(1)

is the nonrelativistic field-free Hamiltonian in spherical coordinates, which reads

(2)

For a given electron angular momentum l and projection m, the solution of Equation (1) can be written as follows:

(3)

is the spherical harmonic functions depending on angular coordinates. The B-spline function of order k denoted by is a piecewise polynomial of degree k-1 [20]. We use B-spline functions, that are distributed along the radial axis, in a radial box defined from to. A direct diagonalization of Equation (1) gives the unperturbed eigenenergies and eigenfunctions of all bound and continuum discretized states. We have proven the efficiency of our discretization technique in previous works on two-active electron systems [21-23].

2.2. Time-Dependent Calculations

Within the electric dipole approximation, the time-dependent Schrödinger equation (TDSE) describing the electron motion in the presence of the laser field is given by:

(4)

describes the interaction of the electron with the laser field. It could be expressed in different gauges as for example the length or velocity gauges. As we adopt here the velocity gauge, is written as the scalar product of the potential vector and the electron momentum:

(5)

where is the vector potential of the chirped laser pulse linearly polarized along the z axis. The timedependent total wave function in Equation (4) is expanded on the basis of the field-free atomic eigenstates, normalized to unity,

(6)

By substituting Equation (6) into Equation (4), we obtain a set of coupled integro-differential equations, which we solved using an explicit fifth-order Runge-Kutta numerical method [21].

The vector potential of the chirped laser pulse considered here is given by:

(7)

With ξ is the chirp parameter, the pulse carrierenvelope phase (CEP), the peak amplitude, the instantaneous frequency and the Gaussian time envelope. We note that, in experiment, chirp filters are implemented by use of dispersive optical systems. Upon transmission through a filter characterized by a b chirp coefficient, an initially transform-limited pulse becomes chirped, i.e., with frequency that varies in time and depends on the chirp parameter (for the experimental details see [24]). is the full width at half maximum (FWHM) duration of the transform-limited pulse. The filtered pulse will be up-chirped if is positive and will be downchirped if is negative.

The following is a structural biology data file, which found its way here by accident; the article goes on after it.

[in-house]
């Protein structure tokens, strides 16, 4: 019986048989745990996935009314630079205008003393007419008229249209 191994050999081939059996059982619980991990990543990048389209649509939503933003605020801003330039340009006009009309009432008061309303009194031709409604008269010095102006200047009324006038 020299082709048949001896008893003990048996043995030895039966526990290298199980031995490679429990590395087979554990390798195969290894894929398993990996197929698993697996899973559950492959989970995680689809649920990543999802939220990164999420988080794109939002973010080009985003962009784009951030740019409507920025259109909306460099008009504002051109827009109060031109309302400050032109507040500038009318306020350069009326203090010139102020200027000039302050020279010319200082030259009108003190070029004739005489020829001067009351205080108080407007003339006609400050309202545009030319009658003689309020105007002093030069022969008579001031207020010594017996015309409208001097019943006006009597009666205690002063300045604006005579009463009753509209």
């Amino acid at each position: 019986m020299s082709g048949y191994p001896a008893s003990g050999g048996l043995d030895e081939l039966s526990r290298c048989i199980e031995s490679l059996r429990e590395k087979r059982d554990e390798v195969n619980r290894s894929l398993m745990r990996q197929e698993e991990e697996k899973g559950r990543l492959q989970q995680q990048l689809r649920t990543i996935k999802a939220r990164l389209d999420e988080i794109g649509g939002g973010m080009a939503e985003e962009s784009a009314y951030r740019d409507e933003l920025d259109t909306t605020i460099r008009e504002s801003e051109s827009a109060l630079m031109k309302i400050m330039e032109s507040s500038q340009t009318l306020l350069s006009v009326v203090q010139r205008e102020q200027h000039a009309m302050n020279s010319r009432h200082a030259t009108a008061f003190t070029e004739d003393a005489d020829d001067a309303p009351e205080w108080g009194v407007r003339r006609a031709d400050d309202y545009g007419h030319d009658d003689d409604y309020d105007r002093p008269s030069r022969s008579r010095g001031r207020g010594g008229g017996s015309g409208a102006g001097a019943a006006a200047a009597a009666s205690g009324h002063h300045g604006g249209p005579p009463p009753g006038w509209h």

The expression of is given by :

(8)

where is the electric field amplitude of the chirped pulse, with W·cm^{−2}the atomic unit of intensity and the central carrier frequency. The intensity of the chirped pulse is related to the intensity of the transform-limited pulse by:

(9)

The instantaneous frequency and the Gaussiantime envelope are given, respectively, by :

(10)

and

(11)

The FWHM duration of the chirped pulse is given by:

(12)

At the switch-off of the laser pulse, the probability of finding the systemin the electronic eigenstate is given by:

(13)

The kinetic energy spectrum of the emitted electrons is calculated as follows:

(14)

with the density of continuum states [20].

3. Results and Discussions

For the numerical calculations, we have considered a set of B-splines of order defined on the radial box of maximum length a.u.. We have fixed the maximum electron angular momentum to. As we choose the laser pulse to be polarized linearly along the z axis, only electronic transitions between states of magnetic quantum number are permitted. We kept in all our calculations the CEP constant and set to. The convergence of our numerical results has been checked by increasing the number of B-sp line functions, the radial box size and the number of angular moment a. We have also checked that the results are gauge independent.

We consider in this paper a transform-limited pulse (ξ = 0) of central carrier frequency ω_{0} = 0.228 a.u. (6.2 eV), which corresponds to the fourth-harmonic of Ti:Sa laser (λ = 200 nm). The pulse has an intensity W·cm^{−2} and a FWHM duration τ_{0} = 137.79 a.u. =3.33 fs.

We plot in Figure 1 the transform-limited pulse vector potential variation with time. We compare in the same figure with the vector potentials of a simulated filtered up-chirped pulse of and a down-chirped pulse of. Both chirped pulses, according to Equations (9) and (12), have an intensity of W∙cm^{−2} and a FWHM duration a.u. = 4.7 fs. The form of the vector potential used in this paper (see Equation (7)) simulates a realistic experimental case in which the chirp filtering decreases the intensity of the transform-limited pulse and increases its total duration. We also present in Figure 1 the spectral profile of the three pulses and the variation of their instantaneous frequency ω(t, ξ) with time. Specifically, an up-chirped pulse (down-chirped) with a positive (negative) value of ξ means that the instantaneous laser frequency increases (decreases) with time. Nevertheless, the frequency bandwidth of the upand down-chirped pulses remains the same as that of the transform-limited pulse.